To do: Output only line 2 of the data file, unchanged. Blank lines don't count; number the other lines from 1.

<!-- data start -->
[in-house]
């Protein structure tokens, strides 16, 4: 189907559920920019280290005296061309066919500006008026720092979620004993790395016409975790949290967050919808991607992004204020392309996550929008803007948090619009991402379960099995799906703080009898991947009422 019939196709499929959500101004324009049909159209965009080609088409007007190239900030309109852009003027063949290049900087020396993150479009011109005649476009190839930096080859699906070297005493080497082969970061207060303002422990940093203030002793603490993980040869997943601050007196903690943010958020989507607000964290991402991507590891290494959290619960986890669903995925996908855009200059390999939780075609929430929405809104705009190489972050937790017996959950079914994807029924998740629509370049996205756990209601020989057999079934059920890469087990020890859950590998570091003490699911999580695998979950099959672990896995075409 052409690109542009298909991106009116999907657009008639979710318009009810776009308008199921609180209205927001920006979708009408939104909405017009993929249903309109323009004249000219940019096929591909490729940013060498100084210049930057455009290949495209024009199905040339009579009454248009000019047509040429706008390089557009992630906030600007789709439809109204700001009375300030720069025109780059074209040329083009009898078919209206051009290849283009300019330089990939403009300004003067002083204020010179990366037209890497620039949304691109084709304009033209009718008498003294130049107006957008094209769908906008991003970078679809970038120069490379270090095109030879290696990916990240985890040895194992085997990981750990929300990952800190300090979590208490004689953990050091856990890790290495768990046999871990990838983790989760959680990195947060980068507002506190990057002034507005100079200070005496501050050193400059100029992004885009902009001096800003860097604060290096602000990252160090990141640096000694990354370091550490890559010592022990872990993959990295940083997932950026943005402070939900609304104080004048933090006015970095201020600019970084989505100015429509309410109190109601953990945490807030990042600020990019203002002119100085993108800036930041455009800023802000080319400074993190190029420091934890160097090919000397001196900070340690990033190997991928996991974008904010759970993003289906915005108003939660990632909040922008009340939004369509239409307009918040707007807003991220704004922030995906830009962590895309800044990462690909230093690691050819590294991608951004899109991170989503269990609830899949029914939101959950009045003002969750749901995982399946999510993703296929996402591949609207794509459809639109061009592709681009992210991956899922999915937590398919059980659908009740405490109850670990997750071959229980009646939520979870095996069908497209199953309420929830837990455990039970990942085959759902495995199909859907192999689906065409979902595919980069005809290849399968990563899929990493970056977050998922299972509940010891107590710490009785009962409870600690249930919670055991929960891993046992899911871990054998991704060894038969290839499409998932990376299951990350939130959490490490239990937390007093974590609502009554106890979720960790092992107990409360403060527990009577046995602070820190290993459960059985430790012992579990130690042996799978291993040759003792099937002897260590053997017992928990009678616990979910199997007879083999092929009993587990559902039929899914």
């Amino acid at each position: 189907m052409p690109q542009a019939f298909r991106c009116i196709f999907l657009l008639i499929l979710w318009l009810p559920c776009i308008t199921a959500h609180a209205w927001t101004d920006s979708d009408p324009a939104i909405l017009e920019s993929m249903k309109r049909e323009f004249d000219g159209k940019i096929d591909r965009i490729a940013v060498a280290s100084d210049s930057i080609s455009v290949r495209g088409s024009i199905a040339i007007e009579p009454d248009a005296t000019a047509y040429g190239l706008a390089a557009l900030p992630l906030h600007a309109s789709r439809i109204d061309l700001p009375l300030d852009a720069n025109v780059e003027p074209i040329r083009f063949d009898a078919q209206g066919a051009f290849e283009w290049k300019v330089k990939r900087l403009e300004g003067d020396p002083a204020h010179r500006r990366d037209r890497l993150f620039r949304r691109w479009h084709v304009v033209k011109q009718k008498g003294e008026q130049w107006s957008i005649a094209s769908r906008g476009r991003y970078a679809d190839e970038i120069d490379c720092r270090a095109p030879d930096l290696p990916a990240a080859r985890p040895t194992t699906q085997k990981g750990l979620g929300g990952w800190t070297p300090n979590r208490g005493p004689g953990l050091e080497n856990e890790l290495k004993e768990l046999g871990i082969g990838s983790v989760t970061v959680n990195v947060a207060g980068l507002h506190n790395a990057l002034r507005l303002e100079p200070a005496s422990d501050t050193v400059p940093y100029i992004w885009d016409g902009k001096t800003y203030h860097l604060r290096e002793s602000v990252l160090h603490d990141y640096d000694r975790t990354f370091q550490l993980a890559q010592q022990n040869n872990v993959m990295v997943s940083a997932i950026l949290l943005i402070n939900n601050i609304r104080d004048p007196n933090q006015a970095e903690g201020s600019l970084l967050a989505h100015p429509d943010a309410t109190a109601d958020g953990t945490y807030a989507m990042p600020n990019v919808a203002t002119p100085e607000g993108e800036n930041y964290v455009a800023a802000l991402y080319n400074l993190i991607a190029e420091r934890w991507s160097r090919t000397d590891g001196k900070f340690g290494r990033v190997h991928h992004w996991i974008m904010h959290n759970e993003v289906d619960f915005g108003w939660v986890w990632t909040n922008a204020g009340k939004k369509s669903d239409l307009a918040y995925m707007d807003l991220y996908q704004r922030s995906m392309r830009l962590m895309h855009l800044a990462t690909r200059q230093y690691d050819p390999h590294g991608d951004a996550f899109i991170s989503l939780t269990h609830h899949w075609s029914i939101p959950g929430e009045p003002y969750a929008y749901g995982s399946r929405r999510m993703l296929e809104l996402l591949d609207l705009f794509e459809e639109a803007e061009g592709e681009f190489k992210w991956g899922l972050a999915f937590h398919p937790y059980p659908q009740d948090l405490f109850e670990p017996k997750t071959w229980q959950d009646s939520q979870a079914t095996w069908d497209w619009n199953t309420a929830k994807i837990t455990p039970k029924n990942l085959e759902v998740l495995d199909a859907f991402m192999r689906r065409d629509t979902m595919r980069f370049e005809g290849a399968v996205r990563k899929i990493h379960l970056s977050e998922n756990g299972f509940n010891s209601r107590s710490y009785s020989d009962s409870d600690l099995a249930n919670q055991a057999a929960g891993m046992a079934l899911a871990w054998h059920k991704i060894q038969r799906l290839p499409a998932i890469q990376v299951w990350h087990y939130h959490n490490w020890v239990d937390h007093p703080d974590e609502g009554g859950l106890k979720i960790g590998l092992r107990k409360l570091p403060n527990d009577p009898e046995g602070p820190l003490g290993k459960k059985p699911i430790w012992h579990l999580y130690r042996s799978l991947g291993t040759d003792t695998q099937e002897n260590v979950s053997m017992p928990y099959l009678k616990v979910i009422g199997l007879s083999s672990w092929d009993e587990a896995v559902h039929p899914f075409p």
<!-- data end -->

């Protein structure tokens, strides 16, 4: 189907559920920019280290005296061309066919500006008026720092979620004993790395016409975790949290967050919808991607992004204020392309996550929008803007948090619009991402379960099995799906703080009898991947009422 019939196709499929959500101004324009049909159209965009080609088409007007190239900030309109852009003027063949290049900087020396993150479009011109005649476009190839930096080859699906070297005493080497082969970061207060303002422990940093203030002793603490993980040869997943601050007196903690943010958020989507607000964290991402991507590891290494959290619960986890669903995925996908855009200059390999939780075609929430929405809104705009190489972050937790017996959950079914994807029924998740629509370049996205756990209601020989057999079934059920890469087990020890859950590998570091003490699911999580695998979950099959672990896995075409 052409690109542009298909991106009116999907657009008639979710318009009810776009308008199921609180209205927001920006979708009408939104909405017009993929249903309109323009004249000219940019096929591909490729940013060498100084210049930057455009290949495209024009199905040339009579009454248009000019047509040429706008390089557009992630906030600007789709439809109204700001009375300030720069025109780059074209040329083009009898078919209206051009290849283009300019330089990939403009300004003067002083204020010179990366037209890497620039949304691109084709304009033209009718008498003294130049107006957008094209769908906008991003970078679809970038120069490379270090095109030879290696990916990240985890040895194992085997990981750990929300990952800190300090979590208490004689953990050091856990890790290495768990046999871990990838983790989760959680990195947060980068507002506190990057002034507005100079200070005496501050050193400059100029992004885009902009001096800003860097604060290096602000990252160090990141640096000694990354370091550490890559010592022990872990993959990295940083997932950026943005402070939900609304104080004048933090006015970095201020600019970084989505100015429509309410109190109601953990945490807030990042600020990019203002002119100085993108800036930041455009800023802000080319400074993190190029420091934890160097090919000397001196900070340690990033190997991928996991974008904010759970993003289906915005108003939660990632909040922008009340939004369509239409307009918040707007807003991220704004922030995906830009962590895309800044990462690909230093690691050819590294991608951004899109991170989503269990609830899949029914939101959950009045003002969750749901995982399946999510993703296929996402591949609207794509459809639109061009592709681009992210991956899922999915937590398919059980659908009740405490109850670990997750071959229980009646939520979870095996069908497209199953309420929830837990455990039970990942085959759902495995199909859907192999689906065409979902595919980069005809290849399968990563899929990493970056977050998922299972509940010891107590710490009785009962409870600690249930919670055991929960891993046992899911871990054998991704060894038969290839499409998932990376299951990350939130959490490490239990937390007093974590609502009554106890979720960790092992107990409360403060527990009577046995602070820190290993459960059985430790012992579990130690042996799978291993040759003792099937002897260590053997017992928990009678616990979910199997007879083999092929009993587990559902039929899914």